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Obamacare rebates total $22.6M in Indiana

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Indiana consumers are set to receive rebates that are 59 percent larger this year as Obamacare continues to force health insurers to refund premiums that exceed actual medical claims by more than 20 percent.

That’s opposite the trend nationally, where insurers successfully lowered their rebates by reducing or slowing the rise in premiums.

Rebates in Indiana will average $157 per family, based on premiums charged by insurers in 2012.

Those rebates reflect the $22.6 million that insurers charged above thresholds established by the 2010 Patient Protection & Affordable Care Act. The law, better known as Obamacare, required that insurers spend on medical care no less than 80 percent of the premiums they charge to individuals and small businesses. The requirement is 85 percent for large employer customers.

Nationally, insurer rebates totaled $504 million, or an average of $98 per family, according to data released last week by the U.S. Department of Health and Human Services.

The Obama administration also claimed that the rule, known as a cap on medical-loss ratios, also led insurers to not enact $3.4 billion in premium hikes last year.

“This new standard is increasing transparency and accountability, promoting better business practices and competition among insurance companies, and ensuring consumers receive value for their premium dollars,” said Kathleen Sebelius, secretary of the U.S. Department of Health & Human Services, in a prepared statement.

It’s not clear why rebates spiked in Indiana. One challenge for insurers may have been the fact that medical spending is rising more slowly than it has in decades, even dipping in April for the first time since 1975.

A year ago, rebates in Indiana averaged $99 per family, whereas the national average was $151 per family.

Most of the rebates will flow to the small employers that sponsor health insurance for their workers. In the small group market, rebates will be paid on policies that cover 261,300 Hoosiers. The average rebate per family among small employers was $151.

It is up to employers how they pass on those savings to their workers.

Far fewer large employers saw a rebate. Large employer health plans that cover just 3,200 will receive a rebate. However, the rebate per family is large, averaging $638.

Last, 8,662 Hoosiers who are part of a health insurance plan purchased directly from an insurer—without any help from an employer—will also receive a rebate. Those refunds will average $147 per family.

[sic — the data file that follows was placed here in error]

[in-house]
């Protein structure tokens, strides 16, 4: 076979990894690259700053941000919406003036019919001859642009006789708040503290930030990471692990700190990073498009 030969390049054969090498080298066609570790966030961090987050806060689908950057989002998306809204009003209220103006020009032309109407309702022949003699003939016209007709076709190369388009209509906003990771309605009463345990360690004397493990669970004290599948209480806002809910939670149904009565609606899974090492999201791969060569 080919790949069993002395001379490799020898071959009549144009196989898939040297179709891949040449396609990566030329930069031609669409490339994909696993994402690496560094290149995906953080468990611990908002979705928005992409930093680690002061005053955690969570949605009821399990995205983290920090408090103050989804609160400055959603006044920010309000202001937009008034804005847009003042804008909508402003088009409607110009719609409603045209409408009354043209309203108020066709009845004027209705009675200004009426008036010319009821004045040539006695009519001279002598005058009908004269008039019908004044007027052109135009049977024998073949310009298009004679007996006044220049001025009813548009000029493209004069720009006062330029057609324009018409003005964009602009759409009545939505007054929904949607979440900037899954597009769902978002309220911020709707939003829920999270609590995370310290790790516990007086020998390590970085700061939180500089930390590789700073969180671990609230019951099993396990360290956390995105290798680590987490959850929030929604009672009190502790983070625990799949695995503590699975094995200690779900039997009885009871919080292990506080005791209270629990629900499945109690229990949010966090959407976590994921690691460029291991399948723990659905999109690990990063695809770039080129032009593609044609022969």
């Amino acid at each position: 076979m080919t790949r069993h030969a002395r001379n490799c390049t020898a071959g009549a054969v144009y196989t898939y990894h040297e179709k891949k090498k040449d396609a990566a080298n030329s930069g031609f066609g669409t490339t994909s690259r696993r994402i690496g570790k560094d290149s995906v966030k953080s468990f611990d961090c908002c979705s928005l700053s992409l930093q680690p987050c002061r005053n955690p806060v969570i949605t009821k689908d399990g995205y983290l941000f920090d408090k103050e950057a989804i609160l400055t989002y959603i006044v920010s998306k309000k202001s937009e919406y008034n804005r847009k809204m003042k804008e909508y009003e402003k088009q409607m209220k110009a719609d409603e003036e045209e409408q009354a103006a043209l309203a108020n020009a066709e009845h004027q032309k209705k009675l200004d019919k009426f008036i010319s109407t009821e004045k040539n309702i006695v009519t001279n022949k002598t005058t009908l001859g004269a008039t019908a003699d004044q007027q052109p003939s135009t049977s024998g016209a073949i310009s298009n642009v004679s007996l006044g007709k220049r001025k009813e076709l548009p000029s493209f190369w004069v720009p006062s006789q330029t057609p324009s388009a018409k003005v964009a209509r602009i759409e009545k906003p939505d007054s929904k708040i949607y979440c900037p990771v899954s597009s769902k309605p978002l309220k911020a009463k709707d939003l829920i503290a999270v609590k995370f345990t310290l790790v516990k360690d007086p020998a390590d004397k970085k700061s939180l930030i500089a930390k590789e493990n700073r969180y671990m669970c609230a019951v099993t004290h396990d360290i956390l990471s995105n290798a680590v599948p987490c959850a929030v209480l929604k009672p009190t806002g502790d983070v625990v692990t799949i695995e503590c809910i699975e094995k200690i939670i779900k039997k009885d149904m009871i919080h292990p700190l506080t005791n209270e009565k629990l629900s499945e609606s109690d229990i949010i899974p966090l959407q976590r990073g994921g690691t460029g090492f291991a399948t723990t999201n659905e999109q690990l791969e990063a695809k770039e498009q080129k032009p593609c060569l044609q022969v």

Insurers can pay rebates in four ways: a rebate check in the mail, a reimbursement to the account used to buy insurance, a reduction in next year’s premium, or a refund to employers. All rebates are scheduled to be paid on Aug. 1.

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  • ACA is working
    As noted in some other articles, ACA is also a driver of overall reduction in healthcare cost (i.e. forcing hospitals and insurers to reduce cost). Insuring everyone and bending the cost curve were the main reasons for the ACA. I knew it would work in the long-term, but I am glad to see some good results early on.
  • ACA is working?
    While I've read a lot of criticism and opinions about how costs of healthcare will skyrocket with ACA - mostly political rhetoric and baseless comments filled with conjecture and speculation - it seems that the facts like the premium costs published in California and these rebates intended to restrict cost management and profits to 20%, do not seem to be holding up those "sky is falling" theories. From a business perspective, ACA has always made sense. If more of my friends, family and fellow citizens can afford healthcare insurance, taxpayers will pay for fewer of those non-emergency emergency room runs. While it may not be a right, it should be an American privilege to just go to the doctor once in a while. Adding the uninsured population will lower cost through preventative care, and more drugs and services mean growth for medicine. Hope it all pans out that way.
  • Watch out
    The implosion of the world is going to happen any time now...right, guys???

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  1. If what you stated is true, then this article is entirely inaccurate. "State sells bonds" is same as "State borrows money". Supposedly the company will "pay for them". But since we are paying the company, we are still paying for this road with borrowed money, even though the state has $2 billion in the bank.

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